The economic problem caused by the presence of ta zizania in the wheat fields has probably been known wherever wheat has been grown, at least until modern times when more pure seed grain is available. The stalks of this weed, which we represent in English as tares, darnel, cheat, or chess, look like wheat, like particularly healthy wheat, until the heads of grain appear. The seed kernels produced by this weed are poisonous when eaten by cattle or humans. For this reason, this weed is a very appropriate illustration to use to present the problem caused by members of a religious community who look like the other members, and may even for a time appear to be more attractive than the others, but who eventually prove to be poisonous within the community of faith. There was apparently a serious problem when informers allied to the Roman occupational forces in Galilee and Judea during the time of the Jesus of history and allied to advocates of Roman Civil Religion later mingled with followers of Jesus. It was a problem also for us in Arizona during the mid-1980s when informers allied to certain of our governmental agencies mingled among us in worship services and Bible study groups in order to gather evidence that some women among us had provided sanctuary for female refugees from severe oppression in El Salvador.

Regardless of whether the problem of these human “tares” and whether dealing with that problem in the form of a parable cryptogram was known prior to the time of the Jesus of history, whether this parable about the wheat and the tares originated with the Jesus of history, or whether the parable had its origin among some of the early followers of Jesus, the parable is used in Matthew 13 to say something about the qualities and attributes of God. Even without allegorizing the parable fully, in Matthew 13 and in the Gospel of Thomas 57 it is stated that “God does not pull weeds!” We may wish God would pull weeds so that the grain will be pure at the time of the harvest, but with the single notable exception of the Noah and the Flood account, our religious traditions depict God as permitting “good wheat” and “evil zizania” to grow together until the time of the harvest.

Leave a Reply

  • Get Your FREE 30-day Trial Subscription to SermonSuite NOW!
    Chris Keating
    The Double-Dog Dare Days of August
    August’s lazy, hazy dog days quickly became a deadly double-dog dare contest between President Donald Trump and Kim Jong-Un, the supreme leader of North Korea. Both nations have been at odds with each other for nearly 70 years. During his working golf vacation in New Jersey last week, President Trump responded to North Korea’s rhetorical sword-rattling by launching a verbal preemptive strike of his own.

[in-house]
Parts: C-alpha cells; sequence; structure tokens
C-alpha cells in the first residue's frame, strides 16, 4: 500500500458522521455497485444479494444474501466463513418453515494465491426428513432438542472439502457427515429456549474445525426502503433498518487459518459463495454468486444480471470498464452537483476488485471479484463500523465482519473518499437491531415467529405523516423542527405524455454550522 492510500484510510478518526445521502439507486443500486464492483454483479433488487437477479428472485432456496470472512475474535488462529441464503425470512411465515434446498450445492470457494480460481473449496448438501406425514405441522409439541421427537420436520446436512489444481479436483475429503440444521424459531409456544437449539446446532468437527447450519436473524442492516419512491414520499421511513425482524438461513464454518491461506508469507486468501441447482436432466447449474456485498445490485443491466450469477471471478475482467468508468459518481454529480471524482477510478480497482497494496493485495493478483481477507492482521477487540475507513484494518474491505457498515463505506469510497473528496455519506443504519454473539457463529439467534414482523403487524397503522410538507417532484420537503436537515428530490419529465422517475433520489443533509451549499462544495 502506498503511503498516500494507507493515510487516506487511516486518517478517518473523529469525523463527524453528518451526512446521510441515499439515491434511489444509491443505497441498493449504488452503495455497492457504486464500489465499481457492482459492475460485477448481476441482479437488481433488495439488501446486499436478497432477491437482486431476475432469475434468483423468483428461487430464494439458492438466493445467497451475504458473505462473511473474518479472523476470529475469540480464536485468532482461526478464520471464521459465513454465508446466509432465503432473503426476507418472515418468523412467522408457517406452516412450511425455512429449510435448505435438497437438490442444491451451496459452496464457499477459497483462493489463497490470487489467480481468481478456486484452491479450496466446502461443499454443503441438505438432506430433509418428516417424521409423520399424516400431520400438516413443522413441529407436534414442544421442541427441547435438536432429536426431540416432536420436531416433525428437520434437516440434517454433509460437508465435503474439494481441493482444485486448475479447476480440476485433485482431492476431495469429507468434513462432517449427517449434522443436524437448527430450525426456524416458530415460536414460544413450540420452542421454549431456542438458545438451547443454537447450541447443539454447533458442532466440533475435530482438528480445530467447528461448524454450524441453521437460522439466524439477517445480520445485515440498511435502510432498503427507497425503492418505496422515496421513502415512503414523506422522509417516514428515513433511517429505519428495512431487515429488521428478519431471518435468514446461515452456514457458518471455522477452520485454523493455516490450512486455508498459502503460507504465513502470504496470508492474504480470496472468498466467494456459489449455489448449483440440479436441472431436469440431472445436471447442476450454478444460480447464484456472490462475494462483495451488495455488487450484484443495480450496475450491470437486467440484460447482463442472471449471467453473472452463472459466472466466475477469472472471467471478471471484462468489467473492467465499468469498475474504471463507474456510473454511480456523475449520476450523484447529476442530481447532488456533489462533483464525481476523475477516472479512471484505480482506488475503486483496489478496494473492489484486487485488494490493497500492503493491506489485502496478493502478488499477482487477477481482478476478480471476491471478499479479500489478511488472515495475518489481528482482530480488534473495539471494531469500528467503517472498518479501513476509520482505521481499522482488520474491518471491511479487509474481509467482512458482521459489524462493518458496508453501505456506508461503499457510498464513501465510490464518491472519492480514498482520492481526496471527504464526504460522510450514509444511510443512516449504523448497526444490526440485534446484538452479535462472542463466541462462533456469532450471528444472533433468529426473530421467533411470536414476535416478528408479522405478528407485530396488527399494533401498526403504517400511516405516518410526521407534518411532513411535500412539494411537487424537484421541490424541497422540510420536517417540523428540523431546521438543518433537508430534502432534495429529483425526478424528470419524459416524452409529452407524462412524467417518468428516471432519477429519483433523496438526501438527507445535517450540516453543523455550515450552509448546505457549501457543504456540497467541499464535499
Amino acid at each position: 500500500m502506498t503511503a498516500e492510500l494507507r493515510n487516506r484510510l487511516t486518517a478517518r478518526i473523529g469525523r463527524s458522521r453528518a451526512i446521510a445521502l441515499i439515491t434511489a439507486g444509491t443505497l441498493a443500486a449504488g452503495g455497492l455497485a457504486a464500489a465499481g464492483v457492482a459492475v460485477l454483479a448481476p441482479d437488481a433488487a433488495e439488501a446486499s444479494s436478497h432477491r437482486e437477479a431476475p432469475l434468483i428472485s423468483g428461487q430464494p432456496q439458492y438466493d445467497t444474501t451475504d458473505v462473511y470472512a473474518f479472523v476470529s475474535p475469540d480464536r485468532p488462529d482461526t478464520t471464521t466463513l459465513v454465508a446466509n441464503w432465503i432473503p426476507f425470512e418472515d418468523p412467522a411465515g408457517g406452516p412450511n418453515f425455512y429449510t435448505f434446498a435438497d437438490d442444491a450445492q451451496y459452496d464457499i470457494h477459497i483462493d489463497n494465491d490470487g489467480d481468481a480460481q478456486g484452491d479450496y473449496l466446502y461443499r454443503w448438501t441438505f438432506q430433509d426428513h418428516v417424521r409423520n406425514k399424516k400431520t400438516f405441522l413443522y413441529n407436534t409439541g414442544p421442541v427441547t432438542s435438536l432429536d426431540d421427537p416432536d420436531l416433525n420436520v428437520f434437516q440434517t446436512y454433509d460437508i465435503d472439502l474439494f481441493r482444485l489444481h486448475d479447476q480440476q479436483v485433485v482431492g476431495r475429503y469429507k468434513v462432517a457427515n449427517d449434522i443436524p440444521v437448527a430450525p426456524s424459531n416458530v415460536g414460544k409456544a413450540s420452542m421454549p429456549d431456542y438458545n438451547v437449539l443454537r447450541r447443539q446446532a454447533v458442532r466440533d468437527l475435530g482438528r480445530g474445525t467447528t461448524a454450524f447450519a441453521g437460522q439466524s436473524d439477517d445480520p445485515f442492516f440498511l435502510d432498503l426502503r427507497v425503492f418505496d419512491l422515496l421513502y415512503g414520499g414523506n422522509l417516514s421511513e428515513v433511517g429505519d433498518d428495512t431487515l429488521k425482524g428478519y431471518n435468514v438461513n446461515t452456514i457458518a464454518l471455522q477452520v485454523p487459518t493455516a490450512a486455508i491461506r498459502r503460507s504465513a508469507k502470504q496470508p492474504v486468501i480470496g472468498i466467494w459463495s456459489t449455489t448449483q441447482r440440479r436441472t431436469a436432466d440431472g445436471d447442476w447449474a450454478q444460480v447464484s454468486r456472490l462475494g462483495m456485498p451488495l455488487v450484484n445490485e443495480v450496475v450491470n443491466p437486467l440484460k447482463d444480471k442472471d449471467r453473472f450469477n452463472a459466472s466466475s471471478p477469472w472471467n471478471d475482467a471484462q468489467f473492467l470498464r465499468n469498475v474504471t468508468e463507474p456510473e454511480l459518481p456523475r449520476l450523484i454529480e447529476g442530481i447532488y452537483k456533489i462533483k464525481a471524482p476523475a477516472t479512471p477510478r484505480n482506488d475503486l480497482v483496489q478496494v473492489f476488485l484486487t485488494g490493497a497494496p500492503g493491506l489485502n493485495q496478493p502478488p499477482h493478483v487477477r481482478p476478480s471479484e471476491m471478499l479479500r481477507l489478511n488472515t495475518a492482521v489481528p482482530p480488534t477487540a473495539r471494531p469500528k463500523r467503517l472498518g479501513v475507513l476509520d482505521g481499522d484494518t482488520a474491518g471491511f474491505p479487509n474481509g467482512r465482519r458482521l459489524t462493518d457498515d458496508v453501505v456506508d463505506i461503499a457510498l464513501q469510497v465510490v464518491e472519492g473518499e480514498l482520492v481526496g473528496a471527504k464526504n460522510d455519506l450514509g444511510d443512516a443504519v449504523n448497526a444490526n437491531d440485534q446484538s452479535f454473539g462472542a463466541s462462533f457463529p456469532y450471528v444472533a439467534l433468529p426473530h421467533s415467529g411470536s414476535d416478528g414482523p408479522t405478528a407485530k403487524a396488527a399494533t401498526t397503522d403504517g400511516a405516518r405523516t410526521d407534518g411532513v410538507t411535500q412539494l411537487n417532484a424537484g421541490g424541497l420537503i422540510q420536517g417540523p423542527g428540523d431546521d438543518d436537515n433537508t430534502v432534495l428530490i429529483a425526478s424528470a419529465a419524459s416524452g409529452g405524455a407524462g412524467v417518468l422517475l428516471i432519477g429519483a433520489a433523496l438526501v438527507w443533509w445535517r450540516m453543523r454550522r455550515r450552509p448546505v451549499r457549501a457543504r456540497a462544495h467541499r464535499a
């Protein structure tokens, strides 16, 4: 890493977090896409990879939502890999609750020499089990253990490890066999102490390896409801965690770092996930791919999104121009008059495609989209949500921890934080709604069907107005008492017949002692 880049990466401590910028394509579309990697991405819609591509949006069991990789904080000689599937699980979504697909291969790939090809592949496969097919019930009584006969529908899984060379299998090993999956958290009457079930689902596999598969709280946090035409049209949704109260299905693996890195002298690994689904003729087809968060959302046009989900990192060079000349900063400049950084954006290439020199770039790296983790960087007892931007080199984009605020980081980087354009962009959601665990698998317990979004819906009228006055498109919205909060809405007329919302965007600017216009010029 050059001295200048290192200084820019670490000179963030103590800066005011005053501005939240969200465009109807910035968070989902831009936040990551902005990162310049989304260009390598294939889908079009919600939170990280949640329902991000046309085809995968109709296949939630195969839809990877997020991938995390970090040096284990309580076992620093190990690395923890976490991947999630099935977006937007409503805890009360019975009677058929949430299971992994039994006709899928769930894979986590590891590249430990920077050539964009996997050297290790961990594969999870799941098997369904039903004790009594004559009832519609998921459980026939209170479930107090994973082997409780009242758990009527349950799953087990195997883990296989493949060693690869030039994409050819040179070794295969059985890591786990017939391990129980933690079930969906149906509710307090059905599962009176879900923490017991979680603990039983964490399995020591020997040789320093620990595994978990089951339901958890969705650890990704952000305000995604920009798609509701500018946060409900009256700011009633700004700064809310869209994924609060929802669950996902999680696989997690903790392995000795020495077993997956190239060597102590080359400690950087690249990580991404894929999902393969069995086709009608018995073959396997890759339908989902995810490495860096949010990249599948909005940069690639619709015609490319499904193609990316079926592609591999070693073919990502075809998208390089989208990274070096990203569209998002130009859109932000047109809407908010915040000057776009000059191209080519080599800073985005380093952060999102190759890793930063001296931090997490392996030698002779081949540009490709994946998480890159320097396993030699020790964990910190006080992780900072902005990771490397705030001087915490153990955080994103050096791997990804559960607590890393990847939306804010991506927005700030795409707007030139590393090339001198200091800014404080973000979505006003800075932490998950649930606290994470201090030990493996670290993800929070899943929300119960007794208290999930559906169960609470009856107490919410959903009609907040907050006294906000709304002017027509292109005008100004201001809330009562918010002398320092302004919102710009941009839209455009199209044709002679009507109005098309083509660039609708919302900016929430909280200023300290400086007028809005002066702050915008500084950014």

Call it the Bedminster bombast, or the putt that rocked Pyongyang. But the duel between the two countries is more than fodder for late-night comedians. It’s a deadly standoff with history-changing repercussions.
         There is no vacation from matters of national security, or the orations of war. Indeed, much of the war of words between Washington and North Korea seems to confirm Jesus’ counsel in Matthew: “It is not what goes into the mouth that defiles a person, but it is what comes out of the mouth that defiles.” The contrasts between these barbed exchanges and the biblical understanding of peacemaking offers an intriguing opportunity to hear Jesus’ words in a world filled with double-dog (and even triple-dog) dares....more
    Feeding The 5,000
    The assigned Gospel text for this week skips over a couple of sections in Matthew's story. Matthew 14:34-36 cites Jesus' journey to Gennesaret. The crowds of people recognized him immediately and all of the sick came to him for healing. Just a touch of Jesus' garment brought healing to many. The crowd in Gennesaret recognized Jesus. They came to him in their need....more
    Wayne Brouwer
    Religious balkanization
    One dimension of religious life we have in common across faith traditions and denominational lines is the incessant divisiveness that split our seemingly monolithic communities into dozens of similar yet tenaciously varied subgroups. A Jewish professor of psychology said of his tradition, "If there are ten Jewish males in a city we create a synagogue. If there are eleven Jewish males we start thinking about creating a competing synagogue."...more
    C. David McKirachan
    Jesus Is Coming, Look Busy
    Isaiah 56:1, 6-8
    I had a parishioner who would walk out of the sanctuary if he saw a djembe (African drum) out in front to be used in worship.  I asked him about it, in a wonderfully pastoral manner, and he told me that things like that didn’t belong in worship.  I said that it was in the bible to praise God with pipes and drums (I think it is).  He told me he didn’t care what the Bible said, he knew where that thing came from and he wouldn’t have it.  I asked him why things from Africa would bother him.  He told me that he knew I was liberal but that didn’t mean he had to be.  I agreed with him but cautioned him that racism was probably one of the worst examples of evil in our world and I thought he should consider what Christ would think of that.  He asked me who paid my salary, Christ or good Americans....more
    Janice Scott
    No Strings Attached
    In today's gospel reading, Jesus seemed reluctant to heal the Canaanite woman's daughter. He told her that he wasn't sent to help foreigners, but only his own people, the Chosen Race. The words sound unnecessarily harsh, but perhaps this is an interpretation unique to Matthew, for this story only appears in Matthew's gospel, which was written for Jews....more
    Arley K. Fadness
    Great Faith
    Object: Hula Hoop or circle made out of ribbon, twine or rope
    What an amazing morning to come to church today. I am so glad to see you and talk to you about a wonderful story from the bible. Let me begin by showing you this circle. Now let's get into this circle. (Physically, all move into the circle) It's fun for us all to be together in this circle. We don't want anyone to be left out. To be left out is to be sad. To be kept out is even more sad and painful....more

Authors of
Lectionary Scripture Notes
Norman A. Beck is the Poehlmann Professor of Theology and Classical Languages and the Chairman of the Department of Theology, Philosophy, and Classical Languages at Texas Lutheran University
Dr. Norman A. Beck
Mark Ellingsen is professor at the Interdenominational Theological Center in Atlanta, Georgia
Dr. Mark Ellingsen